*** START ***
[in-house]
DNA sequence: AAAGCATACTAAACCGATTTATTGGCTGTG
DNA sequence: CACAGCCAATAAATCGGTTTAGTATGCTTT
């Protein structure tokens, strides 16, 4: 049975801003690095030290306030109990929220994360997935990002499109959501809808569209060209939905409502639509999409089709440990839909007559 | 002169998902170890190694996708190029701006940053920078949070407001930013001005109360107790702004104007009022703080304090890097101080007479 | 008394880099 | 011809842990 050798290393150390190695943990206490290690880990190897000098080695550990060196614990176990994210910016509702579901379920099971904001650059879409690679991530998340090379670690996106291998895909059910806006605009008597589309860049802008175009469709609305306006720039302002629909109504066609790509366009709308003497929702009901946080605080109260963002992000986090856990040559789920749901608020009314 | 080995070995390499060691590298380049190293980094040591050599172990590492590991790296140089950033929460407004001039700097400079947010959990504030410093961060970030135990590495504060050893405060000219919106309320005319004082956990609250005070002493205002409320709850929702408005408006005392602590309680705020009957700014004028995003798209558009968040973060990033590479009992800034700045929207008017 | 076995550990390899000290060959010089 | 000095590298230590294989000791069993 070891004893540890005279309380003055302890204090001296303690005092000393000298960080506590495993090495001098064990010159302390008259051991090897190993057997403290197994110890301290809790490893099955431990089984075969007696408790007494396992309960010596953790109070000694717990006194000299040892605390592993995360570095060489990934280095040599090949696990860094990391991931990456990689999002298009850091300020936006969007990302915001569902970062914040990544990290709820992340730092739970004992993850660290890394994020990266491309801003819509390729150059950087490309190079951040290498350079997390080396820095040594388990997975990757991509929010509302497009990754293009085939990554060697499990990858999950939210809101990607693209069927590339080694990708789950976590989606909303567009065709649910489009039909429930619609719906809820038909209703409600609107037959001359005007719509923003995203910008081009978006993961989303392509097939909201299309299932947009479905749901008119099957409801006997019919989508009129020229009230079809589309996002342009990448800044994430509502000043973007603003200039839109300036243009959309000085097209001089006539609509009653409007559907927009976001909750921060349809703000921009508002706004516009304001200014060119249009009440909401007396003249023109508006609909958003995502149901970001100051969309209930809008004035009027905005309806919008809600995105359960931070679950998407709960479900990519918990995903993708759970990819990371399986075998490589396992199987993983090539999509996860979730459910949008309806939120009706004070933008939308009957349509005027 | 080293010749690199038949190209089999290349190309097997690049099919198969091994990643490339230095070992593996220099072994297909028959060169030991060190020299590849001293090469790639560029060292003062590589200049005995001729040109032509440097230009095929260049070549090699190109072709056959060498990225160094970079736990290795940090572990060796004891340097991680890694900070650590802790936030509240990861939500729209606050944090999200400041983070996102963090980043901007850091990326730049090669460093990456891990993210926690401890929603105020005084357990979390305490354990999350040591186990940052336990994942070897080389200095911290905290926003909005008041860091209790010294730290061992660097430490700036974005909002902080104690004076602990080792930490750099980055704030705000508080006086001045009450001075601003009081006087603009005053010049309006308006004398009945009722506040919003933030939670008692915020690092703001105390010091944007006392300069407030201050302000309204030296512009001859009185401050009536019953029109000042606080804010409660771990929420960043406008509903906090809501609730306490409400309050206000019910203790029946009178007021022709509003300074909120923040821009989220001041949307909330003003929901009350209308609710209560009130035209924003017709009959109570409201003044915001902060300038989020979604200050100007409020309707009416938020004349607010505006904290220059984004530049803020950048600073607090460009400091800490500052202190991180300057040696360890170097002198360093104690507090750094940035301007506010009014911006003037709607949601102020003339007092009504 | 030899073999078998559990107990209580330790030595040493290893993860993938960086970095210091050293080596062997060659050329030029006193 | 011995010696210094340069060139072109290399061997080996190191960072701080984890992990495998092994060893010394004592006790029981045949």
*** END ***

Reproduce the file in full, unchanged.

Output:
[in-house]
DNA sequence: AAAGCATACTAAACCGATTTATTGGCTGTG
DNA sequence: CACAGCCAATAAATCGGTTTAGTATGCTTT
């Protein structure tokens, strides 16, 4: 049975801003690095030290306030109990929220994360997935990002499109959501809808569209060209939905409502639509999409089709440990839909007559 | 002169998902170890190694996708190029701006940053920078949070407001930013001005109360107790702004104007009022703080304090890097101080007479 | 008394880099 | 011809842990 050798290393150390190695943990206490290690880990190897000098080695550990060196614990176990994210910016509702579901379920099971904001650059879409690679991530998340090379670690996106291998895909059910806006605009008597589309860049802008175009469709609305306006720039302002629909109504066609790509366009709308003497929702009901946080605080109260963002992000986090856990040559789920749901608020009314 | 080995070995390499060691590298380049190293980094040591050599172990590492590991790296140089950033929460407004001039700097400079947010959990504030410093961060970030135990590495504060050893405060000219919106309320005319004082956990609250005070002493205002409320709850929702408005408006005392602590309680705020009957700014004028995003798209558009968040973060990033590479009992800034700045929207008017 | 076995550990390899000290060959010089 | 000095590298230590294989000791069993 070891004893540890005279309380003055302890204090001296303690005092000393000298960080506590495993090495001098064990010159302390008259051991090897190993057997403290197994110890301290809790490893099955431990089984075969007696408790007494396992309960010596953790109070000694717990006194000299040892605390592993995360570095060489990934280095040599090949696990860094990391991931990456990689999002298009850091300020936006969007990302915001569902970062914040990544990290709820992340730092739970004992993850660290890394994020990266491309801003819509390729150059950087490309190079951040290498350079997390080396820095040594388990997975990757991509929010509302497009990754293009085939990554060697499990990858999950939210809101990607693209069927590339080694990708789950976590989606909303567009065709649910489009039909429930619609719906809820038909209703409600609107037959001359005007719509923003995203910008081009978006993961989303392509097939909201299309299932947009479905749901008119099957409801006997019919989508009129020229009230079809589309996002342009990448800044994430509502000043973007603003200039839109300036243009959309000085097209001089006539609509009653409007559907927009976001909750921060349809703000921009508002706004516009304001200014060119249009009440909401007396003249023109508006609909958003995502149901970001100051969309209930809008004035009027905005309806919008809600995105359960931070679950998407709960479900990519918990995903993708759970990819990371399986075998490589396992199987993983090539999509996860979730459910949008309806939120009706004070933008939308009957349509005027 | 080293010749690199038949190209089999290349190309097997690049099919198969091994990643490339230095070992593996220099072994297909028959060169030991060190020299590849001293090469790639560029060292003062590589200049005995001729040109032509440097230009095929260049070549090699190109072709056959060498990225160094970079736990290795940090572990060796004891340097991680890694900070650590802790936030509240990861939500729209606050944090999200400041983070996102963090980043901007850091990326730049090669460093990456891990993210926690401890929603105020005084357990979390305490354990999350040591186990940052336990994942070897080389200095911290905290926003909005008041860091209790010294730290061992660097430490700036974005909002902080104690004076602990080792930490750099980055704030705000508080006086001045009450001075601003009081006087603009005053010049309006308006004398009945009722506040919003933030939670008692915020690092703001105390010091944007006392300069407030201050302000309204030296512009001859009185401050009536019953029109000042606080804010409660771990929420960043406008509903906090809501609730306490409400309050206000019910203790029946009178007021022709509003300074909120923040821009989220001041949307909330003003929901009350209308609710209560009130035209924003017709009959109570409201003044915001902060300038989020979604200050100007409020309707009416938020004349607010505006904290220059984004530049803020950048600073607090460009400091800490500052202190991180300057040696360890170097002198360093104690507090750094940035301007506010009014911006003037709607949601102020003339007092009504 | 030899073999078998559990107990209580330790030595040493290893993860993938960086970095210091050293080596062997060659050329030029006193 | 011995010696210094340069060139072109290399061997080996190191960072701080984890992990495998092994060893010394004592006790029981045949």